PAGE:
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The War on Coal - How Environmentalism is Harming Its Own Cause in Appalachia

Ian S.D. MO, United States 0 Ratings 1 Discussions 1 Group posts

Posted by: Ian S.D.

In the Appalachian region of America, Kentucky, West Virginia, and western Pennsylvania, the economy is greatly influenced by the coal industry. This region alone produces roughly 66% of all coal in America, and across Appalachia there are entire towns where the majority of the workers are involved in the production of coal. In these coal mining towns, it is easy to see opposition to regulatory efforts: a billboard over the I-77 in Charleston, West Virginia, proclaims the area “Obama’s No Jobs Zone”(New York Times). For years, the people of Appalachia have been opposed to green efforts such as the Obama administration’s campaign to place stricter regulations on mountaintop removal.

However, this wasn’t always the case. There was a time, in the late 1970’s, when environmentalists and Appalachian coal workers shared a common enemy in coal company executives. Green advocates opposed their environmentally harmful decisions, while Appalachian residents were suspicious of the executives’ efforts to break up their unions and take advantage of coal workers (Mother Jones). While this wasn’t the basis for friendship, the coal workers and environmentalists shared an "enemy of my enemy" relationship for some time, and worked together to hold the higher-ups in the coal industry at bay. Certainly the coal workers and environmental advocates didn’t have nearly the same kind of vitriol for each other that they do now.

Fast forward 40 years, and the situation has changed drastically. Many coal corporations have effectively destroyed unions in the area by hiring outside workers who are unlikely to unionize (Mother Jones). This has been causing economic problems in the coal mining towns of Appalachia, and the coal executives have taken this opportunity to put out an extensive advertising campaign to paint environmentalists as the cause of the problem. Blogger Nick Mullins, “The Thoughtful Coalminer”, writes that industry executives have begun to point to environmentalists as an outside threat. “Since the coal industry has the money to promote their message and they have the coal miner’s ear at work and through paychecks, they can paint a picture of environmentalists as being ‘out of touch tree hugging idiots’ who support the ‘War on coal’”, Mullins says.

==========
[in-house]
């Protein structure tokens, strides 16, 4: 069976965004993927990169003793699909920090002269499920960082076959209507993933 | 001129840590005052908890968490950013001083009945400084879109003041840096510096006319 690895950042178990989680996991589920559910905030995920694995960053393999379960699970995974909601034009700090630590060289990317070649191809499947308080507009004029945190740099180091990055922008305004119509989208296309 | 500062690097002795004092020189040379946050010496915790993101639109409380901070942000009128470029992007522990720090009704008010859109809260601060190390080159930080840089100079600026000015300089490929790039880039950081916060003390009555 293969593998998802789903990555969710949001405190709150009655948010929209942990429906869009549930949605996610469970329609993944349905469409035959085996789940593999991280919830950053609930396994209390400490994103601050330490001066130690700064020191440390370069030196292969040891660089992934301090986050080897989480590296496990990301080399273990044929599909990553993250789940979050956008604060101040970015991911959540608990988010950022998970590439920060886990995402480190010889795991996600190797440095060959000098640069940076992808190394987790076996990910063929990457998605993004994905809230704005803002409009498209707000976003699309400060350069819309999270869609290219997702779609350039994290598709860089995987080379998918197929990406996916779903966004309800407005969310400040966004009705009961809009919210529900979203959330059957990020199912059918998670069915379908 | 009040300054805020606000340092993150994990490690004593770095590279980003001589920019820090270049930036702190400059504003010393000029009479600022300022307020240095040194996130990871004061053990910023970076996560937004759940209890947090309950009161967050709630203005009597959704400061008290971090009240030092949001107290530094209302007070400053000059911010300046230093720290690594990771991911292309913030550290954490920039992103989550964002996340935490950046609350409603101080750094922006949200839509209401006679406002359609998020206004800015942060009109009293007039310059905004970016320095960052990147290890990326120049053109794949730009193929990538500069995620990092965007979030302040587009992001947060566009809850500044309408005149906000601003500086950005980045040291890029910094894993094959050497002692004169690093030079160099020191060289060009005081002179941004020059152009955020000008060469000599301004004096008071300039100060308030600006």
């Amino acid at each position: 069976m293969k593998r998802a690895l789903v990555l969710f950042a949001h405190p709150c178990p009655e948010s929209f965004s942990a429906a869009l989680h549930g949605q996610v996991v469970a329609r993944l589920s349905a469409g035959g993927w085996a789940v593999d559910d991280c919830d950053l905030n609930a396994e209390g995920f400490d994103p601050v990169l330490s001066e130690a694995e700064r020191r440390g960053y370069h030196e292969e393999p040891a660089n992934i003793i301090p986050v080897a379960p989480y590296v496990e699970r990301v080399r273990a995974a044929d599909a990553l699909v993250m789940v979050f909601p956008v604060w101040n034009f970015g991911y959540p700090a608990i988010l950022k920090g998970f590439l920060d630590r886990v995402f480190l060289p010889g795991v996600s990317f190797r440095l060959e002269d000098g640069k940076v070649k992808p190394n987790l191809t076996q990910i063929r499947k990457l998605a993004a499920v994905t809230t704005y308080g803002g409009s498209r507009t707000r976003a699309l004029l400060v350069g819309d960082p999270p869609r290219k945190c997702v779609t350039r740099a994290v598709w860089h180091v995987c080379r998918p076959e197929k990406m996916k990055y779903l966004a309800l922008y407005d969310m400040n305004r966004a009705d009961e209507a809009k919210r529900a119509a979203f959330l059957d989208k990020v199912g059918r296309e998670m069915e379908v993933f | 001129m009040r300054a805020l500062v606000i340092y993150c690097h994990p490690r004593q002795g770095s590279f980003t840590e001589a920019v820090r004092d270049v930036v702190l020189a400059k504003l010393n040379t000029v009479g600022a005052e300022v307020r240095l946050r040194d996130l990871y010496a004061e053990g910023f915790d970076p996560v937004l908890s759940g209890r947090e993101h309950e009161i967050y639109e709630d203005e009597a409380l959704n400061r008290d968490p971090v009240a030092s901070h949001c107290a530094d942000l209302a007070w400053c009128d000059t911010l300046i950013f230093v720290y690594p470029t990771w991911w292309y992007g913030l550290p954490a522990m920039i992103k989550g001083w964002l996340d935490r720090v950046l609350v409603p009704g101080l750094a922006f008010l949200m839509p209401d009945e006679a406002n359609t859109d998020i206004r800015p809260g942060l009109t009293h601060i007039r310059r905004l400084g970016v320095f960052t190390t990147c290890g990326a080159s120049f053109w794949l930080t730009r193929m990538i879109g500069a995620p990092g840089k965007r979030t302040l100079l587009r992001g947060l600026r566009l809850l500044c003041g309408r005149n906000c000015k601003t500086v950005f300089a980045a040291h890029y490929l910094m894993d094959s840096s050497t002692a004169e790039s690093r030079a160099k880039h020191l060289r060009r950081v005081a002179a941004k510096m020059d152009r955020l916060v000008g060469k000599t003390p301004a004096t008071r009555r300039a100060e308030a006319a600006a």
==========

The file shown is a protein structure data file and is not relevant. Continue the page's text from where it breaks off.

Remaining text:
This in and of itself is nothing new; many environmentally harmful industries have painted environmentalists as soulless, job-destroying monsters. The problem is that many environmentalists seem to be playing right into the hands of these smear campaigns by being openly hostile towards coal workers. Mullins writes “many environmental organizations are just as “out of touch” as Appalachian people think them to be. They’ve kept repeating the same courses of action over and over, they’ve continued acting in ways that conflicted with local culture, and they’ve kept shoving their message down everyone’s throat in the way they wanted it to be given”. If environmental advocates continue to talk down to coal workers, they will continue to see us as outsiders, and they will never listen to us, even if we are preaching solid, irrefutable facts that could help them. If we want to be heard, we must adapt, and advocate for environmental causes on their terms.

This habit of talking down to workers is especially important, because this is a problem which is not limited to the coal industry. Many people work in and depend on industries often characterized as environmentally unfriendly for their livelihoods. If we continue telling these workers to disregard their livelihoods in order to support green initiatives, we will continue to prove to them that we are incapable of understanding their situations, and we will never garner their support.

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